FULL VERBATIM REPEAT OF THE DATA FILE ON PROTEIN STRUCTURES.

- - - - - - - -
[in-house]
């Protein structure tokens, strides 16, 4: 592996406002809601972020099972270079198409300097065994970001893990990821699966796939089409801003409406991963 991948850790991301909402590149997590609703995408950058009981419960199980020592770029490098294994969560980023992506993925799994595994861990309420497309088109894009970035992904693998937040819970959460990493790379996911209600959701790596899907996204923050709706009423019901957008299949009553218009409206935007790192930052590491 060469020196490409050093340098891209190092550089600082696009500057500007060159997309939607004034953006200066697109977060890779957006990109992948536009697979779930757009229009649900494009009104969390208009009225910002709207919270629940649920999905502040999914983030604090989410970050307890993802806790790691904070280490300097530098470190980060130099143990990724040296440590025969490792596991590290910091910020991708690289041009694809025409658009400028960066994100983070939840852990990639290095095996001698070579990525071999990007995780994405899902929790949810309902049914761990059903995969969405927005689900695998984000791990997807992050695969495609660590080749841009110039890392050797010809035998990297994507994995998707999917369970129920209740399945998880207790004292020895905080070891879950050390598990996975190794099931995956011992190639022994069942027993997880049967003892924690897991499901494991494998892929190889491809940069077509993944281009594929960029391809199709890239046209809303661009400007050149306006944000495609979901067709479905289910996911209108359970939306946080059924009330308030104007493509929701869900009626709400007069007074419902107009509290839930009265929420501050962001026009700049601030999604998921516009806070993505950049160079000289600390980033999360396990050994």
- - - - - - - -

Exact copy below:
[in-house]
């Protein structure tokens, strides 16, 4: 592996406002809601972020099972270079198409300097065994970001893990990821699966796939089409801003409406991963 991948850790991301909402590149997590609703995408950058009981419960199980020592770029490098294994969560980023992506993925799994595994861990309420497309088109894009970035992904693998937040819970959460990493790379996911209600959701790596899907996204923050709706009423019901957008299949009553218009409206935007790192930052590491 060469020196490409050093340098891209190092550089600082696009500057500007060159997309939607004034953006200066697109977060890779957006990109992948536009697979779930757009229009649900494009009104969390208009009225910002709207919270629940649920999905502040999914983030604090989410970050307890993802806790790691904070280490300097530098470190980060130099143990990724040296440590025969490792596991590290910091910020991708690289041009694809025409658009400028960066994100983070939840852990990639290095095996001698070579990525071999990007995780994405899902929790949810309902049914761990059903995969969405927005689900695998984000791990997807992050695969495609660590080749841009110039890392050797010809035998990297994507994995998707999917369970129920209740399945998880207790004292020895905080070891879950050390598990996975190794099931995956011992190639022994069942027993997880049967003892924690897991499901494991494998892929190889491809940069077509993944281009594929960029391809199709890239046209809303661009400007050149306006944000495609979901067709479905289910996911209108359970939306946080059924009330308030104007493509929701869900009626709400007069007074419902107009509290839930009265929420501050962001026009700049601030999604998921516009806070993505950049160079000289600390980033999360396990050994």